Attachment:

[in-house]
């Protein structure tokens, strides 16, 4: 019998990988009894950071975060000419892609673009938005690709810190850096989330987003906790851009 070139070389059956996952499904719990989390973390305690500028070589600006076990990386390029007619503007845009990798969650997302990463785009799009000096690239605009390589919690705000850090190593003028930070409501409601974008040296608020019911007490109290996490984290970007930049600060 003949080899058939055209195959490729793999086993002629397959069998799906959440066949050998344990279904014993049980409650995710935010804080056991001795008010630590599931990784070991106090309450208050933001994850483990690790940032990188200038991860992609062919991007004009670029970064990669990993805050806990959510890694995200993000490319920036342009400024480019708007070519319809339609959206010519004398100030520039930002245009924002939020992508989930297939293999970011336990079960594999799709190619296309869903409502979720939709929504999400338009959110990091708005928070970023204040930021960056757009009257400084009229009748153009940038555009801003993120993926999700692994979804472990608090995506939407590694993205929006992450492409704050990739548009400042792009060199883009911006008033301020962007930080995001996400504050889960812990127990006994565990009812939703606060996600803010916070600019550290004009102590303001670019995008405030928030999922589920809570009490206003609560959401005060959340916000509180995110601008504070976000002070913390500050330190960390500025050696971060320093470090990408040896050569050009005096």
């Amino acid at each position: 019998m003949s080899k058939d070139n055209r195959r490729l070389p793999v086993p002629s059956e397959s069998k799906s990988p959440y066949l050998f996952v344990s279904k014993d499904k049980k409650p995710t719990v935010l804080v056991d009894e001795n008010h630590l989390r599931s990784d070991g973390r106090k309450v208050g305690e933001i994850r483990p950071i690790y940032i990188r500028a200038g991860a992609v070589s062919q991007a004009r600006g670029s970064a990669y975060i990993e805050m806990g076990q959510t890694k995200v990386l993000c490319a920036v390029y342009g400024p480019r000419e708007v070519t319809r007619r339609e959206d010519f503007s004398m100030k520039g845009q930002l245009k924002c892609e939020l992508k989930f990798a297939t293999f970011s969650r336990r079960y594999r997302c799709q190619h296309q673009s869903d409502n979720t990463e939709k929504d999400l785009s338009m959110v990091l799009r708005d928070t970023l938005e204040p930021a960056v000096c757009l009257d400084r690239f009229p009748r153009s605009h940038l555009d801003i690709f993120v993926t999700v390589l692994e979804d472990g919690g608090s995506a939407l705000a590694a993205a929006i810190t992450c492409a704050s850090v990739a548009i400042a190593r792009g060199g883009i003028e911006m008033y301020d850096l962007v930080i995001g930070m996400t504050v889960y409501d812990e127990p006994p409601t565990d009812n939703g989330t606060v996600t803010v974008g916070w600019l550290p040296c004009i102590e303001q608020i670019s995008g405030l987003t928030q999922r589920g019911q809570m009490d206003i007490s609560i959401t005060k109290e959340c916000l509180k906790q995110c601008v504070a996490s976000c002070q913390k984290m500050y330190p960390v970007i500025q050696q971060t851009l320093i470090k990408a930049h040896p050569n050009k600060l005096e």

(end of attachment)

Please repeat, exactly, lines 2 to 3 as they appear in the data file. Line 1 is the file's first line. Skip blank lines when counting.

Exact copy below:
């Protein structure tokens, strides 16, 4: 019998990988009894950071975060000419892609673009938005690709810190850096989330987003906790851009 070139070389059956996952499904719990989390973390305690500028070589600006076990990386390029007619503007845009990798969650997302990463785009799009000096690239605009390589919690705000850090190593003028930070409501409601974008040296608020019911007490109290996490984290970007930049600060 003949080899058939055209195959490729793999086993002629397959069998799906959440066949050998344990279904014993049980409650995710935010804080056991001795008010630590599931990784070991106090309450208050933001994850483990690790940032990188200038991860992609062919991007004009670029970064990669990993805050806990959510890694995200993000490319920036342009400024480019708007070519319809339609959206010519004398100030520039930002245009924002939020992508989930297939293999970011336990079960594999799709190619296309869903409502979720939709929504999400338009959110990091708005928070970023204040930021960056757009009257400084009229009748153009940038555009801003993120993926999700692994979804472990608090995506939407590694993205929006992450492409704050990739548009400042792009060199883009911006008033301020962007930080995001996400504050889960812990127990006994565990009812939703606060996600803010916070600019550290004009102590303001670019995008405030928030999922589920809570009490206003609560959401005060959340916000509180995110601008504070976000002070913390500050330190960390500025050696971060320093470090990408040896050569050009005096």
């Amino acid at each position: 019998m003949s080899k058939d070139n055209r195959r490729l070389p793999v086993p002629s059956e397959s069998k799906s990988p959440y066949l050998f996952v344990s279904k014993d499904k049980k409650p995710t719990v935010l804080v056991d009894e001795n008010h630590l989390r599931s990784d070991g973390r106090k309450v208050g305690e933001i994850r483990p950071i690790y940032i990188r500028a200038g991860a992609v070589s062919q991007a004009r600006g670029s970064a990669y975060i990993e805050m806990g076990q959510t890694k995200v990386l993000c490319a920036v390029y342009g400024p480019r000419e708007v070519t319809r007619r339609e959206d010519f503007s004398m100030k520039g845009q930002l245009k924002c892609e939020l992508k989930f990798a297939t293999f970011s969650r336990r079960y594999r997302c799709q190619h296309q673009s869903d409502n979720t990463e939709k929504d999400l785009s338009m959110v990091l799009r708005d928070t970023l938005e204040p930021a960056v000096c757009l009257d400084r690239f009229p009748r153009s605009h940038l555009d801003i690709f993120v993926t999700v390589l692994e979804d472990g919690g608090s995506a939407l705000a590694a993205a929006i810190t992450c492409a704050s850090v990739a548009i400042a190593r792009g060199g883009i003028e911006m008033y301020d850096l962007v930080i995001g930070m996400t504050v889960y409501d812990e127990p006994p409601t565990d009812n939703g989330t606060v996600t803010v974008g916070w600019l550290p040296c004009i102590e303001q608020i670019s995008g405030l987003t928030q999922r589920g019911q809570m009490d206003i007490s609560i959401t005060k109290e959340c916000l509180k906790q995110c601008v504070a996490s976000c002070q913390k984290m500050y330190p960390v970007i500025q050696q971060t851009l320093i470090k990408a930049h040896p050569n050009k600060l005096e």